Small firms use unlicensed software to save money, but the BSA warns it will cost them more in the end
Nearly a third of companies use unlicensed software in an attempt to cut costs, according to a new survey. Small firms could run the risk of hefty fines for using unlicensed software warned the Business Software Alliance (BSA).
The organisation said growing businesses are especially likely to own fewer licences for software than they need. It also warned that firms going through mergers are especially liable to break copyright laws.
More than you bargained for
The survey found that nearly a third (30 percent) of UK small businesses admitted to installing software onto more PCs than their agreement allows or using the wrong kind of licence for their organisation.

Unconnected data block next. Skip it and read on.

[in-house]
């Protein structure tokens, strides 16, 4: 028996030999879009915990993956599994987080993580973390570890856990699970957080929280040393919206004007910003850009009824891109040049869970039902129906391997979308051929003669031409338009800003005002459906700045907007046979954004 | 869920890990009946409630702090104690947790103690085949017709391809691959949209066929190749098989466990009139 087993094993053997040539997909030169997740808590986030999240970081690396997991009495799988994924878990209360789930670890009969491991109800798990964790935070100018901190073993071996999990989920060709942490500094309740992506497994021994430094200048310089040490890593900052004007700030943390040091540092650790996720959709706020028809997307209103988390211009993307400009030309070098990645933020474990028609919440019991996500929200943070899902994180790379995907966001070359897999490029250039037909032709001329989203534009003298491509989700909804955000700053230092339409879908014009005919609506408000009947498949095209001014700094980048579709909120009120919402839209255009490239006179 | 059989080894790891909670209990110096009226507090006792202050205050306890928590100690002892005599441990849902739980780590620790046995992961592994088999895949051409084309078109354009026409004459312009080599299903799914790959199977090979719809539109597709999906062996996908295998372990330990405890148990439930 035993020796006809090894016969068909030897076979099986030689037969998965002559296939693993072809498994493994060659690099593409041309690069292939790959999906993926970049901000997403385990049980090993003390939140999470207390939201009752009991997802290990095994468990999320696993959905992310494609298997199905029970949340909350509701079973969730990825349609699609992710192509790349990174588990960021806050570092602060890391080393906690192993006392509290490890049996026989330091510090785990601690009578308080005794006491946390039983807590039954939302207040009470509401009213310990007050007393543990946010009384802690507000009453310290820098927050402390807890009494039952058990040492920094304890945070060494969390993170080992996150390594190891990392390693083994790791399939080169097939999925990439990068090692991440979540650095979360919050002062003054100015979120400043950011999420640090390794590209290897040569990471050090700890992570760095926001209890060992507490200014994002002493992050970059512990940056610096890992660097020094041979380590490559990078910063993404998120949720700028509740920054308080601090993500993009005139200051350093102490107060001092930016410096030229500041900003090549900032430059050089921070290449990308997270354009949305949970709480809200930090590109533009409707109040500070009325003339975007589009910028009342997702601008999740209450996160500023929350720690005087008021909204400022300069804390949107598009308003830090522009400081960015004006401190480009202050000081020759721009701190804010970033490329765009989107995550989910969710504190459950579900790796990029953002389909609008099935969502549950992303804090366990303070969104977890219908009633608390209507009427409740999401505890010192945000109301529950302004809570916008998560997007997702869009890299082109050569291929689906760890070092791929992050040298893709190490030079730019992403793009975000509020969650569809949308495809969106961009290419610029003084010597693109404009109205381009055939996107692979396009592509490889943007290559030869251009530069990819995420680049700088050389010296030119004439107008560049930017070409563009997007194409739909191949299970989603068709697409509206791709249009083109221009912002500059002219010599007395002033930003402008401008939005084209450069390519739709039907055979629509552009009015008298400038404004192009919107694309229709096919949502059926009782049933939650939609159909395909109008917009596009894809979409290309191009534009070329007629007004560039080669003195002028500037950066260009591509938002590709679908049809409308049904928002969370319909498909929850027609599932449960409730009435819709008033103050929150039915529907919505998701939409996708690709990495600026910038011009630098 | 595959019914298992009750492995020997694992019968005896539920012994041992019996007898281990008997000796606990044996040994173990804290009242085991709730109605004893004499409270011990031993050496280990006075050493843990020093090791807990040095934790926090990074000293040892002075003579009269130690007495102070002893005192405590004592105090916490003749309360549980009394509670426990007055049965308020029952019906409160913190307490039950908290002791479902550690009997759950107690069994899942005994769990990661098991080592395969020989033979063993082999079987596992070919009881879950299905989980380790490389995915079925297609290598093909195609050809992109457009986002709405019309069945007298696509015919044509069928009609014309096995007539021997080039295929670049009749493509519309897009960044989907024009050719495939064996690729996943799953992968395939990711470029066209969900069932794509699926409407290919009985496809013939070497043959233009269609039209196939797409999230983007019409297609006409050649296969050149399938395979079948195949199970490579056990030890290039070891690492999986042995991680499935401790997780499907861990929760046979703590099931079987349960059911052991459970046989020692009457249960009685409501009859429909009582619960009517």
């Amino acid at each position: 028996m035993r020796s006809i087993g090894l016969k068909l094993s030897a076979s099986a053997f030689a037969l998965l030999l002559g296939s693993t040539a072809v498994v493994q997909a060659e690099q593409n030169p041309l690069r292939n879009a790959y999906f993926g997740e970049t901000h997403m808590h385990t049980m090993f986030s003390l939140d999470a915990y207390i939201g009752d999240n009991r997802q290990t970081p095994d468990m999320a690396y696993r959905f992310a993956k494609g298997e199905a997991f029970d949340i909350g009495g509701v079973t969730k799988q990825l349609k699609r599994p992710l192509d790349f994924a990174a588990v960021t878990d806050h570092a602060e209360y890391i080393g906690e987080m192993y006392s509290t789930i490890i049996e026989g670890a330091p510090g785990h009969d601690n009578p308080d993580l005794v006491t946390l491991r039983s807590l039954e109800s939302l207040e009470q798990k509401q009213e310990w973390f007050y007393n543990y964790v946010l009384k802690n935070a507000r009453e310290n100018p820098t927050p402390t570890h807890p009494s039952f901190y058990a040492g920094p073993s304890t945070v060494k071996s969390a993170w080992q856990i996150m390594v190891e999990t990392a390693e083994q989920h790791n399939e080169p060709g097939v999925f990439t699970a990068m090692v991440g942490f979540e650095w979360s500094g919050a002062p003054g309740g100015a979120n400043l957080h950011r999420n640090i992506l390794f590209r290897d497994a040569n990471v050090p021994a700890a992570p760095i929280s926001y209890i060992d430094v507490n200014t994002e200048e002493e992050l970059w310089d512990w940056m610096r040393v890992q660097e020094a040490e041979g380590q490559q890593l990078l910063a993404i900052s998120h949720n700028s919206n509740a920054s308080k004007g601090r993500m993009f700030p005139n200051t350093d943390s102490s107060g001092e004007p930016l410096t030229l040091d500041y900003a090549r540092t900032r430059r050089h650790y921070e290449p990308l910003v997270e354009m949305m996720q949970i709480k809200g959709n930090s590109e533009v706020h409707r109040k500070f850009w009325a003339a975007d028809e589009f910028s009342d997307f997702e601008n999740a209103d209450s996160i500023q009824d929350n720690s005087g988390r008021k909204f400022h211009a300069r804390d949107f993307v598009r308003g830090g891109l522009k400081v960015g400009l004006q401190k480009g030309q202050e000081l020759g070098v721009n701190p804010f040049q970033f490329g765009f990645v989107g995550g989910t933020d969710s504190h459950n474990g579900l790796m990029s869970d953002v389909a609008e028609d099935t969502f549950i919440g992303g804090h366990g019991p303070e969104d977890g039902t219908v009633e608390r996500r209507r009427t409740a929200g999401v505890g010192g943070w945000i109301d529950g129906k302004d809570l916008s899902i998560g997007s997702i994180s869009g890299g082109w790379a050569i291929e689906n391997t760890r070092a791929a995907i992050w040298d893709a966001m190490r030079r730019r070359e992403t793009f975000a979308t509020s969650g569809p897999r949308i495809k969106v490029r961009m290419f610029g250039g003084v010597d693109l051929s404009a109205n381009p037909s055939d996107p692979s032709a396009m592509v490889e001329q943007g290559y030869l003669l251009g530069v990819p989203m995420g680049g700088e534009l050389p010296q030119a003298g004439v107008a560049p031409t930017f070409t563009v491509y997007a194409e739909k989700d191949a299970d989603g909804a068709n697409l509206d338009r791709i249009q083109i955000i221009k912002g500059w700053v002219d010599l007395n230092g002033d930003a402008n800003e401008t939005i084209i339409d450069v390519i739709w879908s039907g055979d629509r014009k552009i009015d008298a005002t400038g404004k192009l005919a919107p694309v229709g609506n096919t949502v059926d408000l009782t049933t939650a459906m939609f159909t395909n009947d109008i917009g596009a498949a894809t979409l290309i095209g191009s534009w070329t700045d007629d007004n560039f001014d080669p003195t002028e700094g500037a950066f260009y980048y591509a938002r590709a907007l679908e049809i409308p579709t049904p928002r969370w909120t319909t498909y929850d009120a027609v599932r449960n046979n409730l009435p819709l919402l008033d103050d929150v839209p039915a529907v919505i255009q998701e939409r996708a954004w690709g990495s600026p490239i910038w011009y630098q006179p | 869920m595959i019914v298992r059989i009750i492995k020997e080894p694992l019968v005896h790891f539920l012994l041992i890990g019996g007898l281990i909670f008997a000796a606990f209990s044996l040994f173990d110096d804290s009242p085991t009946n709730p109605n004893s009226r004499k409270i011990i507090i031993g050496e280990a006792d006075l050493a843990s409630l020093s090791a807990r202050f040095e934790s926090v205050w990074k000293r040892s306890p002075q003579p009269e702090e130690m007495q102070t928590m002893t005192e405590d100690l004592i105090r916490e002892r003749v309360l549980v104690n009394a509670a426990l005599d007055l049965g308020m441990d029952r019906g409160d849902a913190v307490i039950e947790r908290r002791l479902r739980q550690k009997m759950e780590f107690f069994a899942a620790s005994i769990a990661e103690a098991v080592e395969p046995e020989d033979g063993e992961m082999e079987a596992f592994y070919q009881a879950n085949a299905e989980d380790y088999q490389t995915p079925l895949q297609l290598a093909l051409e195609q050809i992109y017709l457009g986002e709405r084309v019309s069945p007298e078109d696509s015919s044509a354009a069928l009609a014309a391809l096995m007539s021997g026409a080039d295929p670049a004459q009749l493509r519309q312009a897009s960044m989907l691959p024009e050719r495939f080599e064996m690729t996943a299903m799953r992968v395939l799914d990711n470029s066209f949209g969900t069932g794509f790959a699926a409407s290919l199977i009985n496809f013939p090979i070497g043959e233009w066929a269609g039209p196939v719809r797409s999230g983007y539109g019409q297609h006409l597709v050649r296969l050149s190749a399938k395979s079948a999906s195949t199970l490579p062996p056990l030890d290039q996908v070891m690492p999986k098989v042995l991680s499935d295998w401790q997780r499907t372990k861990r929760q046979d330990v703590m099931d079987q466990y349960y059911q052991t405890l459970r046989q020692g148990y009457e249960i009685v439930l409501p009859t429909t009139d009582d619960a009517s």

Cost cutting is a major incentive for infringing copyright law. Another 30 percent of businesses would buy the wrong kind of licence to save money. According to the BSA, this is a “false economy as unlicensed software use often leads to enforcement action”.
The research suggested that growing businesses are particularly likely to have too few licences for their software. Well over a third (39 percent) of businesses surveyed often allocate additional PCs and software to employees before paying for additional licences.
Businesses going through a merger and acquisition are also susceptible to falling foul of copyright law. The sturdy found that 86 percent of organisations surveyed (with 25-250 employees) have either seen the same or more mergers and acquisition (M&A) activity in the past five years.